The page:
Fall (aka Wall Street)
16mm, color, 6.25 min
Shot at high noon in New York's financial district, Wallstreet is much like a vertical tickertape, charting the existence of typical office workers. The film's elongated shadows suggest these workers' depersonalized, neuter, nearly uniform lives, which flow by without any solid or stable element that might provide definition.
-Karen Treanor, quoted in MoMA Cineprobe notes, 1998, and in the catalogue of the 43rd San Francisco International Film Festival
"I met Jim when I first decided to move to New York in 1978 & was seeking out my peers. I myself was obsessed with editing and my initial feeling was that Jim's films were just camera rolls. WALL STREET was the first film of his which made a strong impression on me, and it is still among my favorites. It was originally called FALL (which I thought was a more appropriate title, as it is clearly shot on a late Autumn afternoon when the rays of the sun cast a noticeably long shadow, and it itself casts a continuously falling motion onto the screen. At the time of the title change I recall Jim told me it was shot on Lower Broadway, but the image reminded him of a wall, and he liked the pun). I took this film to Europe in the early 80s on a program I curated which, as I recall, also included films by Nick Dorsky (ARIEL), Vincent Grenier (INTERIOR INTERIEURS), Caroline Avery (MIDWEEKEND), Abby Child (ORNAMENTALS) and me (NORTH BEACH), and was screened in Madrid & Barcelona, and in Wurzberg, Germany. The dazzling, contrasty black & white image of a sidewalk is shot from a moving vehicle (Karen tell me it was a bus, which explains a lot) with a camera rotated 90 degrees; the same several locations appear to be repeated several times. Images close to the camera (like large concrete planters or a pedestrian waiting at a crosswalk) move faster because of their position relative to the lens and are almost entirely black, creating wild abstract moments in the on-going flow of lengthy shadows and the legs that cast them (which themselves sometimes give the illusion of walking backwards). A very clever but relatively simple procedure creates a continuously fascinating progression. Perhaps the shots are just strung together, but somehow the editing strategy seems perfect. In a way it oddly calls to mind Joan Jonas' classic video VERTICAL ROLL, but it also, and more importantly, seems to create an illusion of a film strip (perhaps as viewed on rewinds).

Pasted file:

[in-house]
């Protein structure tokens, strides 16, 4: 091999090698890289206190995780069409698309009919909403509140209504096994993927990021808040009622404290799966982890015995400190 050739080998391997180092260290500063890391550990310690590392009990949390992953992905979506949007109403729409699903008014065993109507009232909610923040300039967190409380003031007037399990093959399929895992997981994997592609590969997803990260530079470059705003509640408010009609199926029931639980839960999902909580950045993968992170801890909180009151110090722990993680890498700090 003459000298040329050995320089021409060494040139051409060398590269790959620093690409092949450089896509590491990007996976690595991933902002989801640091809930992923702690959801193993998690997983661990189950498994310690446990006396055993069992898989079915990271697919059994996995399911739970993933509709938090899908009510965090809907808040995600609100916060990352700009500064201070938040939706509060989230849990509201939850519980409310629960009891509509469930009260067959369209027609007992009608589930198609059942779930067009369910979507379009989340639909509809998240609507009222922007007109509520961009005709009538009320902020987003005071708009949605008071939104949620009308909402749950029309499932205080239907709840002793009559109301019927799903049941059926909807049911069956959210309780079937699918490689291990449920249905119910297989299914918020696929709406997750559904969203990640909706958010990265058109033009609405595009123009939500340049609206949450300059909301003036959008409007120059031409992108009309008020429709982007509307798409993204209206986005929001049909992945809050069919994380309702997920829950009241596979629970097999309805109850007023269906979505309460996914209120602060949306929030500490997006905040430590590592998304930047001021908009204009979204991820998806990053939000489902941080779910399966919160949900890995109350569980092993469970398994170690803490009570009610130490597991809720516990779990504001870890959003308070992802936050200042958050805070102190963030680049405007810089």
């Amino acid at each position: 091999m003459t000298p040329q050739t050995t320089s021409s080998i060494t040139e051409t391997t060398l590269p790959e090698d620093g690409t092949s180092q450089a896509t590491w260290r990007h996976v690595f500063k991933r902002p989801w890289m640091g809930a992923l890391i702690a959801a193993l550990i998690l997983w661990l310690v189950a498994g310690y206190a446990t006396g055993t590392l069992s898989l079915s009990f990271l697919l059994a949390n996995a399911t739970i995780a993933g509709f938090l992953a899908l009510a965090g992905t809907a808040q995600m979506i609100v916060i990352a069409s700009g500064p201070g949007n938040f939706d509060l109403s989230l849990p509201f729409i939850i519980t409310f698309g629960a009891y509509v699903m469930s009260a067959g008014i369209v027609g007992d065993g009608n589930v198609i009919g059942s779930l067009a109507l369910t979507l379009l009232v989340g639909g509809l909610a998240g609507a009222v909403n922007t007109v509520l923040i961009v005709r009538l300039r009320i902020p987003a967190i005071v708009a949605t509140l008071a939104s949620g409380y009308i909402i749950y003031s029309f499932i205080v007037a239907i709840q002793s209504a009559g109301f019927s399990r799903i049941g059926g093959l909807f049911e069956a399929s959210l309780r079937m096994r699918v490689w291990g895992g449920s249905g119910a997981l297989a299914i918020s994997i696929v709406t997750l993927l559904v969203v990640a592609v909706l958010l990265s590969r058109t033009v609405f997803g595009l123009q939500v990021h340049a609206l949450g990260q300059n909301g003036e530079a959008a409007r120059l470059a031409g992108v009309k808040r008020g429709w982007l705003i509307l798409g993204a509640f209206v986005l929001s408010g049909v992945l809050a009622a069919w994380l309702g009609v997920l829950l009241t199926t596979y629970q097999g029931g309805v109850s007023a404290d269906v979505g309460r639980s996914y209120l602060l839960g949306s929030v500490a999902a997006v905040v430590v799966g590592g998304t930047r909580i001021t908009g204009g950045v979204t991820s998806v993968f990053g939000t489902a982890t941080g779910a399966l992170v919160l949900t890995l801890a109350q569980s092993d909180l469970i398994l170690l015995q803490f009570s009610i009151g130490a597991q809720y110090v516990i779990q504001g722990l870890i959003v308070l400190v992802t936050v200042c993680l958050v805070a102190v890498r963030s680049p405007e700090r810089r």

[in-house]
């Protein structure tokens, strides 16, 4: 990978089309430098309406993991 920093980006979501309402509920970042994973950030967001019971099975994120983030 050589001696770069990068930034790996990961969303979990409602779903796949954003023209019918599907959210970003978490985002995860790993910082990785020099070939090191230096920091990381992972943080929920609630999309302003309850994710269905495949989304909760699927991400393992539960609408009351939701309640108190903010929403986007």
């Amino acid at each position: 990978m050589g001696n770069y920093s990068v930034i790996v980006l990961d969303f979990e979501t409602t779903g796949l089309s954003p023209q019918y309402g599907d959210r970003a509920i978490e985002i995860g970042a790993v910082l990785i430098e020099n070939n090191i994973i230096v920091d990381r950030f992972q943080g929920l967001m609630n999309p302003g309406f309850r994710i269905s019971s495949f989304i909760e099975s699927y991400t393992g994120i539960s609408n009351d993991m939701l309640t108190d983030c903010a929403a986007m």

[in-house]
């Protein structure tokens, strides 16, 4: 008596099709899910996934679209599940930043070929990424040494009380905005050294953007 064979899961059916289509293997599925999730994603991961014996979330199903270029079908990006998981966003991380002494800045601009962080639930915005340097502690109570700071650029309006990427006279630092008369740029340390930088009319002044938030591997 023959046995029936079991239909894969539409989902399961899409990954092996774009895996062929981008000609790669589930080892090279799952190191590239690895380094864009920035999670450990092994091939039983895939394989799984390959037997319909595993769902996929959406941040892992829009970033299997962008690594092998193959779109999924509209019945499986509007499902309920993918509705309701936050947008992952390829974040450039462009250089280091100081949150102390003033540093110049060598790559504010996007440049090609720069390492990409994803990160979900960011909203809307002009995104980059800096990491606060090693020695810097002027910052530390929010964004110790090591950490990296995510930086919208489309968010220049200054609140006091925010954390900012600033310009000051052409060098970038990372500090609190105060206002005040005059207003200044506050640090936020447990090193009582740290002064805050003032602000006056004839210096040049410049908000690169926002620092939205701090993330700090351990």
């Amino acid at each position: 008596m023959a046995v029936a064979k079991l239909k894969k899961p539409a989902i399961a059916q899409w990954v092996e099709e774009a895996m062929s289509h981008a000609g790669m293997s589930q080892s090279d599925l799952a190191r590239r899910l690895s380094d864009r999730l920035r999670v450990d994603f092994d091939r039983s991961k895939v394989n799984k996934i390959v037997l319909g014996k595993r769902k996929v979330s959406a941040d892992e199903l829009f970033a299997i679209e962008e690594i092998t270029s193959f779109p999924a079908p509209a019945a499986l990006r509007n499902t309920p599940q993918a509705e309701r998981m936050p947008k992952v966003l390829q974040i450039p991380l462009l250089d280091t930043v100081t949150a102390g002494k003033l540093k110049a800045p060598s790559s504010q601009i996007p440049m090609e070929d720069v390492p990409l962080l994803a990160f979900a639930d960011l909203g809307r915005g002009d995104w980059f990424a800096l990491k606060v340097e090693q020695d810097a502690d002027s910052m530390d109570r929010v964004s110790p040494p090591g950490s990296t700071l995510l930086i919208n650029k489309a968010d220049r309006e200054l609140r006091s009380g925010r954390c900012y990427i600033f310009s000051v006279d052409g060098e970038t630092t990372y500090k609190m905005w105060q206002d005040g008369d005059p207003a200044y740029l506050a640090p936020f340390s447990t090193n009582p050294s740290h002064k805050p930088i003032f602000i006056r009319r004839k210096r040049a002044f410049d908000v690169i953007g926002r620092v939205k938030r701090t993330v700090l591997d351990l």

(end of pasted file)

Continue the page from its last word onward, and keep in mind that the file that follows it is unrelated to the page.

When I brought Jim to Prague my students at FAMU loved that he was a plumber, rather than a college professor like almost all my other filmmaker guests. It gave them a sense of real authenticity. Several years ago a couple of Jim's films were on a group program in the Viennale and the authenticity and sheer beauty of his work blew the other pieces on the show off the screen. His work really stands the test of time. "
-Henry Hills, notes for "Jim Jennings + Friends," February 11, 2017, Anthology Film Archives.
16mm Rental: $40.00
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